Friday, January 18, 2019

Mary Madzin Pidich, Scranton, Pennsylvania 1910's

Mary Madzin was born in Scranton, Pennsylvania on June 26th, 1900. She was the 2nd child of Helen Yanochko and Michael Madzin, both Czech immigrants. When Mary was born her family was living in a house with other Czech immigrants, many of whom were day laborers like her father. She had one older sister, Helen, and 2 younger brothers, John and George. As a teenager, Mary worked as a weaver in a silk mill. Her brother John worked as well, in a button mill.

There's nothing in this photograph that explains who all of these kids are or what group they're a part of, but I have a guess. The Madzins were Roman Catholic and were a part of St. Mary's Greek Catholic Church.  According to the Scranton Republican newspaper, Mary's brother George was a member of the St. Mary's Choral Club. I think it's very likely that Mary was too and is photographed here with the club on the steps of the church. In fact, I think that may be one of her brothers sitting to her left with his hand around her arm.

In 1922, Mary married a coal miner named Nicholas Pidich. According to his WWI registration card, Nicholas was tall and slender with brown eyes and dark hair. They had two daughters, Minerva (born 1923) and Evelyn (born 1925). Soon after her mother's death in 1938, Mary's father Michael moved in with them. In 1940, Nicholas is working as a laborer in a machine shop while Mary stayed at home with their daughters, who were now teenagers. Mary's husband and both brothers all served in WWII. Sadly, her brother George died while serving on December 25th, 1943. He was buried in his hometown of Scranton.

Minerva worked as a nurse before marrying Frank Sempa, a reporter for the Scrantonian Tribune. Evelyn was a secretary until she married Thomas Evanko, who served in the Navy.

Mary Madzin Pidich died in 1999, just shy of her 99th birthday.

If you know who this may be, let us know in the comments!

Friday, January 4, 2019

Elizabeth Havens, Marion, Indiana 1890s

"Aunt Beth Havens"

Elizabeth Barley was born October 3rd, 1843 in Bedford, Pennsylvania. She was the daughter of Mary Stuckey and David Barley, a farmer, and was one of 8 children. Her father died in 1854 when she was only 11. After his death, her uncle Daniel became her guardian and much of the family's land was sold, including their home, described in the newspaper as a "good log house, cased with brick."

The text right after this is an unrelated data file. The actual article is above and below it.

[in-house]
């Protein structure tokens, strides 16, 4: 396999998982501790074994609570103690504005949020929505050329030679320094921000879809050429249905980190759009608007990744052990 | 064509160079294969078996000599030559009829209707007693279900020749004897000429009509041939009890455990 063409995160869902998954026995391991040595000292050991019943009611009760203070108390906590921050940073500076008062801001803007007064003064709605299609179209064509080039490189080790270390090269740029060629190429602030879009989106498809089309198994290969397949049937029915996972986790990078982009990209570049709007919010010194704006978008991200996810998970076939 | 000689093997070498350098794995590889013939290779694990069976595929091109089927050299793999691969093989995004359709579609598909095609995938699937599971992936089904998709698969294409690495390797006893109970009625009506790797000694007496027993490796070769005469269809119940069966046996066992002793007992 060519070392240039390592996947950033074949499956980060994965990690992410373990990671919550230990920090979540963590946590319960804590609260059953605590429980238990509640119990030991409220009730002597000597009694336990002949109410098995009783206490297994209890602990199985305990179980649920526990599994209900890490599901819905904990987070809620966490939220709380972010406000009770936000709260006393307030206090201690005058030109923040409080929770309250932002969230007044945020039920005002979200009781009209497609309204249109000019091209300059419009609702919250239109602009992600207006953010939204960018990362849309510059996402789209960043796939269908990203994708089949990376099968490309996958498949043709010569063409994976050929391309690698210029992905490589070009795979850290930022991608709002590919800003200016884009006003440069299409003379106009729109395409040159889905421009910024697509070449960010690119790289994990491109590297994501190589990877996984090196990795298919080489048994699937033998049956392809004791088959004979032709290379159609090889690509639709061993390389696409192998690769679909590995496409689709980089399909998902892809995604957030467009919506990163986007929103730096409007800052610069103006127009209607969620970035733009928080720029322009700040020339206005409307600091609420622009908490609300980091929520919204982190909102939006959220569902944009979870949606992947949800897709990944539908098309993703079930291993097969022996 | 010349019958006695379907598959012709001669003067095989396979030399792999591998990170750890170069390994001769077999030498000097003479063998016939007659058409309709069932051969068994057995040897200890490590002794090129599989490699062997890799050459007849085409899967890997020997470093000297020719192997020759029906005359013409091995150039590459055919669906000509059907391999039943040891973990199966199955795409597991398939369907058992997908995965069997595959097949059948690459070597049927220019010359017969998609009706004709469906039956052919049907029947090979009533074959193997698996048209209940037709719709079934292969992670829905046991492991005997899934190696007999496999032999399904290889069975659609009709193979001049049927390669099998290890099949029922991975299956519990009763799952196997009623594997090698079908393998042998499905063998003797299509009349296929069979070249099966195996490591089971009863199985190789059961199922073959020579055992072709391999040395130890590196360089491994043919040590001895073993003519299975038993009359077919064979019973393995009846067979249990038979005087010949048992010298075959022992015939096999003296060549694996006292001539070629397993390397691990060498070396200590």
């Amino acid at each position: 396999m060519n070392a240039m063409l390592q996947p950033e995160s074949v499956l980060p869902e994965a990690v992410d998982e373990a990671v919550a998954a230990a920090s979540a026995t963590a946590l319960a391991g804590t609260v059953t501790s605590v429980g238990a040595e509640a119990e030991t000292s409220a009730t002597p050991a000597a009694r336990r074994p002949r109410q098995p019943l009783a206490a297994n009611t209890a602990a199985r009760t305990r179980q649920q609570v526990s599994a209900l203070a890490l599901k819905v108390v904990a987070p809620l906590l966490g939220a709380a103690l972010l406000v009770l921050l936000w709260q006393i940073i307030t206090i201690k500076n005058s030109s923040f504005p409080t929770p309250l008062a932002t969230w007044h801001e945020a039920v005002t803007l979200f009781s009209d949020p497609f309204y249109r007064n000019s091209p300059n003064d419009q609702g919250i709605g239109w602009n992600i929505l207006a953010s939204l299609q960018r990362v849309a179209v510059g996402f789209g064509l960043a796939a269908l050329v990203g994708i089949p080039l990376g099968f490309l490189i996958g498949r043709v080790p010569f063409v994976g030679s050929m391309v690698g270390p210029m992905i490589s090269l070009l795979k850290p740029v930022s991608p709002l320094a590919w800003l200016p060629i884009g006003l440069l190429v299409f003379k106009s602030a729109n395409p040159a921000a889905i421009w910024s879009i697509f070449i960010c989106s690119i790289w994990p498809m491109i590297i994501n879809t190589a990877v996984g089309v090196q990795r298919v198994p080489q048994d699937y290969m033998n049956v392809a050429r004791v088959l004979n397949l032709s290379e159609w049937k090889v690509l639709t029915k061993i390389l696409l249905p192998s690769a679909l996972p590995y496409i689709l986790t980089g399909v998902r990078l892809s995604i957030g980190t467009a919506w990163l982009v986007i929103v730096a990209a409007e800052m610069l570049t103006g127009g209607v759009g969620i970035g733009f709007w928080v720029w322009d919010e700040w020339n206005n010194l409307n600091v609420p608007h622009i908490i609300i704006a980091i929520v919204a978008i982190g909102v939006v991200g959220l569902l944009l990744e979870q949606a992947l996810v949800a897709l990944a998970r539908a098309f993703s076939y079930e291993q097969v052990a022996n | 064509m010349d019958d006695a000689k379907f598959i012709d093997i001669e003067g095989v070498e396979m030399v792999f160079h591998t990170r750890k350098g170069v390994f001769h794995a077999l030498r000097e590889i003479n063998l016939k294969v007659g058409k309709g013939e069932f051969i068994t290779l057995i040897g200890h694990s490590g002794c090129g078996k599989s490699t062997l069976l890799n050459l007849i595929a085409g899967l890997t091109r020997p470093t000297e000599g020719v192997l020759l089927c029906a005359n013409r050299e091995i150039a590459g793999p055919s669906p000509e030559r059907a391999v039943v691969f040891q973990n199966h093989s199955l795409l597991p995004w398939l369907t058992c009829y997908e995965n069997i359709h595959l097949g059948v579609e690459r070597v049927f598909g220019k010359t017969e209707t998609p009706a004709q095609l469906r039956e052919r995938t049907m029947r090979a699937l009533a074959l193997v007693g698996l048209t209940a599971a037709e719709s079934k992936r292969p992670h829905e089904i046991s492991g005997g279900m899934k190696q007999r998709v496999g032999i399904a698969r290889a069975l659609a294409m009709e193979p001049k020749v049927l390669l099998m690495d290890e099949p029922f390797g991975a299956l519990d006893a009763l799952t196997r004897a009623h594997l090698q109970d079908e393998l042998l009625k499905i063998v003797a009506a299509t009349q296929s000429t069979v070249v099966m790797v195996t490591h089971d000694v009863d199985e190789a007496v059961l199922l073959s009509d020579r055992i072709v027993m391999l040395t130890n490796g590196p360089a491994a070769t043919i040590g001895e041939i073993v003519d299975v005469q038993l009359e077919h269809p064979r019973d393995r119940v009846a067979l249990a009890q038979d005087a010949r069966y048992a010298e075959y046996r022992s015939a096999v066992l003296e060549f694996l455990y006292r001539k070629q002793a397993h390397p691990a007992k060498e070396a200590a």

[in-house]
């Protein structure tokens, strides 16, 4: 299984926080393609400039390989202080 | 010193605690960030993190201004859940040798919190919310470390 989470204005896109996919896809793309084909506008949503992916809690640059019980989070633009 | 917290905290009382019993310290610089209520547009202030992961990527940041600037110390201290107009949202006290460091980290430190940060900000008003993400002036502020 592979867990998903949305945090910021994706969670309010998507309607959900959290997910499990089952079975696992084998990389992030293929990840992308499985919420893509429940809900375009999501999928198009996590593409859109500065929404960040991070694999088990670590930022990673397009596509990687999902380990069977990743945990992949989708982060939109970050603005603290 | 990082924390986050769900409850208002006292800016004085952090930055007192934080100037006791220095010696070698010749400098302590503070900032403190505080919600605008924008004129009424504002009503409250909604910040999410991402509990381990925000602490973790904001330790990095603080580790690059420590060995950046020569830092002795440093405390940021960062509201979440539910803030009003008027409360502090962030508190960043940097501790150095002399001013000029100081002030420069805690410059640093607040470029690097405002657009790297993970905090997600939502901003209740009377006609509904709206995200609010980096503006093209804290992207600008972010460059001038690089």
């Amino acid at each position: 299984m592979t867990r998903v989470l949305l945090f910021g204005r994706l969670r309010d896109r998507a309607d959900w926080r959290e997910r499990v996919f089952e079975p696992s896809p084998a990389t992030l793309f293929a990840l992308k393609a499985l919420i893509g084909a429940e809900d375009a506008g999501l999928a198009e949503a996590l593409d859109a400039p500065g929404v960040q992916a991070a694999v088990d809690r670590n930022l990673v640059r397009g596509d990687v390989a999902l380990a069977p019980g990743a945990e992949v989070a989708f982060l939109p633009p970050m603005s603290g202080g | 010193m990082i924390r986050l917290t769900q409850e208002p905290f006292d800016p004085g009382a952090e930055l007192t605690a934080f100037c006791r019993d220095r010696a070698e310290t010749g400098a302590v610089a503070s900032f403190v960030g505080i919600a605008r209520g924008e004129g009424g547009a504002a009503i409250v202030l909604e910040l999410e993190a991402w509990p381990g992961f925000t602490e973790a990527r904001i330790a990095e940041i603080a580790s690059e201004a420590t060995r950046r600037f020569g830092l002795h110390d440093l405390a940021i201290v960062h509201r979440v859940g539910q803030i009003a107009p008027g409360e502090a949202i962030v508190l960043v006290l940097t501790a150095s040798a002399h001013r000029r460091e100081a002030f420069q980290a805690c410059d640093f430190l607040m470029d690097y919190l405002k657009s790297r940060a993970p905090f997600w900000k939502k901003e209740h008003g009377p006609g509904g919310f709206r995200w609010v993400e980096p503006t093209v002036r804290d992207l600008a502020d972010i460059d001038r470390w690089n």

From Pennsylvania, Elizabeth moved to Grant, Indiana, where in 1866 she married Samuel B. Havens. Samuel served in the 34th Regiment, Indiana Infantry of the Union army during the Civil War and had been mustered out earlier that year. After the war, he worked as a plasterer. Elizabeth and Samuel had 8 children: Van Rancelier,  Carolyn Effie, Clyde, Gertrude, Margaret Mary, Laura, Charles, and Grover Cleveland.

In 1899, the same year her son Van was married, Elizabeth's daughter Effie died. It was the beginning of a difficult period in Elizabeth's life. In April 1901, she lost her son Clyde to tuberculosis. Later that month, she lost her daughter Laura. She was 20 years old and unmarried when she died in childbirth. During this time, Samuel's health had begun to decline. He suffered from chronic rheumatism, pain from an injury in his left hip, and scurvy, which resulted in the loss of his teeth. He had also lost his left eye and had limited vision in his right. Elizabeth decided to admit him to a home for disabled soldiers in 1904. He died of tuberculosis there in 1907.

In her old age, Elizabeth was cared for by two of her sons, Charles and Grover. Grover worked in a motor factory to help support them.  Elizabeth passed away in 1932, at age 88. Though she faced many hardships in her life, she must have been remembered fondly as "Aunt Beth" by her nieces and nephews.

If you know who this may be, let us know in the comments!